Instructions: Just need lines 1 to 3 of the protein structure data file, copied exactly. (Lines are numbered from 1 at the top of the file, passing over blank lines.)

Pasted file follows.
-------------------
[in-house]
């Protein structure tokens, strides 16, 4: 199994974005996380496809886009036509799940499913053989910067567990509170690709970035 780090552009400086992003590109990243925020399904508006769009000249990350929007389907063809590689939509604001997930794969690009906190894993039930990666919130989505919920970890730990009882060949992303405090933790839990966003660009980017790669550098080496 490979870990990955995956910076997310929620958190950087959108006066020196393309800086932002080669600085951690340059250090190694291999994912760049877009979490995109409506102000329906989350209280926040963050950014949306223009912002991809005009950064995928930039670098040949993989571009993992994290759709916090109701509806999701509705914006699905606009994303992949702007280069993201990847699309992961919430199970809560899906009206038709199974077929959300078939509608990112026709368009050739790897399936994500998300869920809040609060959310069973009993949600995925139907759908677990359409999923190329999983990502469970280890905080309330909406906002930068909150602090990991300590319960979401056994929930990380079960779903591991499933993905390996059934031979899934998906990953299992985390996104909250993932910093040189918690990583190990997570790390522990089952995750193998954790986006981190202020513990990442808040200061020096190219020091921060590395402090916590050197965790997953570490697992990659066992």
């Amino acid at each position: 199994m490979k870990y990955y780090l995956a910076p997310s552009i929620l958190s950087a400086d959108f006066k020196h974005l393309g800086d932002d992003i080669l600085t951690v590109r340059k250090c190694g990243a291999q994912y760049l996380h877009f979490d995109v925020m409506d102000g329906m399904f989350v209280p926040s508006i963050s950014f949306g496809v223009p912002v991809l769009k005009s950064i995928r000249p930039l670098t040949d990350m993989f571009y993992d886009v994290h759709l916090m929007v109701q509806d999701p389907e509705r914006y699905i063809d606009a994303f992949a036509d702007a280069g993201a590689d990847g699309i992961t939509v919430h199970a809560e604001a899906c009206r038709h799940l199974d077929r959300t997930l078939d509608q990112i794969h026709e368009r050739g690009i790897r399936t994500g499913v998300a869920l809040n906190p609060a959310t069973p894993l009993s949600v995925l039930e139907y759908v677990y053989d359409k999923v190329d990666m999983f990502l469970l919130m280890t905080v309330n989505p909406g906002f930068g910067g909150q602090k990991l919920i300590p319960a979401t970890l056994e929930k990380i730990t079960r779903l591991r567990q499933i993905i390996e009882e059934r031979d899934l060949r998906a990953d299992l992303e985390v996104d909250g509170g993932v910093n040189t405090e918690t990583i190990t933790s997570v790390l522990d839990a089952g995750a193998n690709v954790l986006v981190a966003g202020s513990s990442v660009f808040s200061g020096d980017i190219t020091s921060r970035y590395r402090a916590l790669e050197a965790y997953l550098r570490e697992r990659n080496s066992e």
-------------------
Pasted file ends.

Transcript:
[in-house]
């Protein structure tokens, strides 16, 4: 199994974005996380496809886009036509799940499913053989910067567990509170690709970035 780090552009400086992003590109990243925020399904508006769009000249990350929007389907063809590689939509604001997930794969690009906190894993039930990666919130989505919920970890730990009882060949992303405090933790839990966003660009980017790669550098080496 490979870990990955995956910076997310929620958190950087959108006066020196393309800086932002080669600085951690340059250090190694291999994912760049877009979490995109409506102000329906989350209280926040963050950014949306223009912002991809005009950064995928930039670098040949993989571009993992994290759709916090109701509806999701509705914006699905606009994303992949702007280069993201990847699309992961919430199970809560899906009206038709199974077929959300078939509608990112026709368009050739790897399936994500998300869920809040609060959310069973009993949600995925139907759908677990359409999923190329999983990502469970280890905080309330909406906002930068909150602090990991300590319960979401056994929930990380079960779903591991499933993905390996059934031979899934998906990953299992985390996104909250993932910093040189918690990583190990997570790390522990089952995750193998954790986006981190202020513990990442808040200061020096190219020091921060590395402090916590050197965790997953570490697992990659066992």
């Amino acid at each position: 199994m490979k870990y990955y780090l995956a910076p997310s552009i929620l958190s950087a400086d959108f006066k020196h974005l393309g800086d932002d992003i080669l600085t951690v590109r340059k250090c190694g990243a291999q994912y760049l996380h877009f979490d995109v925020m409506d102000g329906m399904f989350v209280p926040s508006i963050s950014f949306g496809v223009p912002v991809l769009k005009s950064i995928r000249p930039l670098t040949d990350m993989f571009y993992d886009v994290h759709l916090m929007v109701q509806d999701p389907e509705r914006y699905i063809d606009a994303f992949a036509d702007a280069g993201a590689d990847g699309i992961t939509v919430h199970a809560e604001a899906c009206r038709h799940l199974d077929r959300t997930l078939d509608q990112i794969h026709e368009r050739g690009i790897r399936t994500g499913v998300a869920l809040n906190p609060a959310t069973p894993l009993s949600v995925l039930e139907y759908v677990y053989d359409k999923v190329d990666m999983f990502l469970l919130m280890t905080v309330n989505p909406g906002f930068g910067g909150q602090k990991l919920i300590p319960a979401t970890l056994e929930k990380i730990t079960r779903l591991r567990q499933i993905i390996e009882e059934r031979d899934l060949r998906a990953d299992l992303e985390v996104d909250g509170g993932v910093n040189t405090e918690t990583i190990t933790s997570v790390l522990d839990a089952g995750a193998n690709v954790l986006v981190a966003g202020s513990s990442v660009f808040s200061g020096d980017i190219t020091s921060r970035y590395r402090a916590l790669e050197a965790y997953l550098r570490e697992r990659n080496s066992e």